poem index

Poem-a-Day

Poem-a-Day is the original and only daily digital poetry series featuring over 250 new, previously unpublished poems by today's talented poets each year. On weekdays, poems are accompanied by exclusive commentary and audio by the poets. The series highlights classic poems on weekends. Launched in 2006, Poem-a-Day is distributed via email, web, and social media to 500,000+ readers free of charge. The series is curated by twelve poets from across the country who have wide-ranging expertise and editorial perspectives. Learn more about the 2019 guest editors and revisit the 2018 guest editors and the poems they curated. Read more about Maggie Smith's approach to curating March

A Louder Thing

Recorded for Poem-a-Day March 25, 2019.
About this Poem 

“I was haunted by the disturbing details of Kenneka Jenkins’ mysterious death at a Chicago hotel in 2017. I was saddened—but not surprised—to hear how her mother fought and begged the staff to find her missing daughter. Teresa Martin’s resolve reminded me of the gritty persistence from my own mother as well as Michael Brown’s and Emmett Till’s mothers. D. A. Powell writes, ‘the elegy originates in an age-old desire: to bring the beloved back from obscurity.’ A poem can’t bring anyone back from the dead, but in my attempted lament I wanted to investigate the contours of black mother love, a loud, all-caps-love that shreds the shroud of death, embodying the perpetual Mrs. Sallie Smith frantically searching for her little girl in the labyrinthine apartment building from ‘In the Mecca’ by Gwendolyn Brooks, repeating: ‘WHERE PEPITA BE?’”
—Tiana Clark

A Louder Thing

	    for Kenneka Jenkins and her mother

What is it about my mother’s face, a bright burn
when I think back, her teeth, her immaculate teeth

that I seldom saw or knew, her hair like braided
black liquorice. I am thinking of my mother’s face,

because she is like the mother in the news whose
daughter was found dead, frozen inside a hotel freezer.

My mother is this mourning mother who begged
the staff to search for her daughter, but was denied.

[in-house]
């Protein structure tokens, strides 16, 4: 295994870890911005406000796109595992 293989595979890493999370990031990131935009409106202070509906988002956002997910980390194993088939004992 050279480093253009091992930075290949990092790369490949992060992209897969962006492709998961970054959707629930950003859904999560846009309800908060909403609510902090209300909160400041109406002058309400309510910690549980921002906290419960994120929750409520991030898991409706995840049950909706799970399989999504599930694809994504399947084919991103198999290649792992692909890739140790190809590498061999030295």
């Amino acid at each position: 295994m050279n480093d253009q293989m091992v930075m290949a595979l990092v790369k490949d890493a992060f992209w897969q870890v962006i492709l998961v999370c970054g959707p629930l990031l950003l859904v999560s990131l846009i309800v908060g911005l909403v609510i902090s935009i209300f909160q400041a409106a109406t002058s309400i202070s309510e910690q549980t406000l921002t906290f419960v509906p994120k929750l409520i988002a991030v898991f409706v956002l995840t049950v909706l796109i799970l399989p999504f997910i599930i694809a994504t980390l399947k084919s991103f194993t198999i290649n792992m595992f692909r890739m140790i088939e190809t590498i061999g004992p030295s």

Black mothers are often seen pleading for their children,
shown stern and wailing, held back somehow by police

or caution tape—

a black mother just wants to see her baby’s body.
a black mother just wants to cover her baby’s body

with a sheet on the street. A black mother
leaves the coffin open for all the world to see,

and my mother is no different. She is worried
about seeing the last minutes of me: pre-ghost,

stumbling alone through empty hotel hallways
failing to find balance, searching for a friend,

a center, anyone, to help me home. Yes.
I’ve gotten into a van with strangers.

I’ve taken drugs with people that did not care
how hard or fast I smoked or blew.

But what did I know of Hayden? What did I know
of that poem besides my mother’s hands, her fist,

her prayers and premonitions? What did I know
of her disembodied voice hovering over the seams

of my life like the vatic song the whip-poor-will
makes when it can sense a soul dispersing?

Still. My mother wants to know where I am,
who I am with, and when will I land.

I get frustrated by her insistence on my safety
and survival. What a shame I am. I’m sorry, mom.

Some say Black love is different. Once,
I asked my mother why she always yelled

at me when I was little. She said I never listened
to her when she spoke to me in hushed tones

like a white mother would, meaning soft volume
is a privilege. Yeah, that’s right. I am using a stereotype

to say a louder thing. I am saying my mother
was screaming when she lost me in the mall once.

I keep hearing that voice everywhere I go.
I follow my name. The music of her rage sustains me.

Copyright © 2019 by Tiana Clark. Originally published in Poem-a-Day on March 25, 2019, by the Academy of American Poets. An excerpt from this poem originally appeared in an essay for Oxford American.

Copyright © 2019 by Tiana Clark. Originally published in Poem-a-Day on March 25, 2019, by the Academy of American Poets. An excerpt from this poem originally appeared in an essay for Oxford American.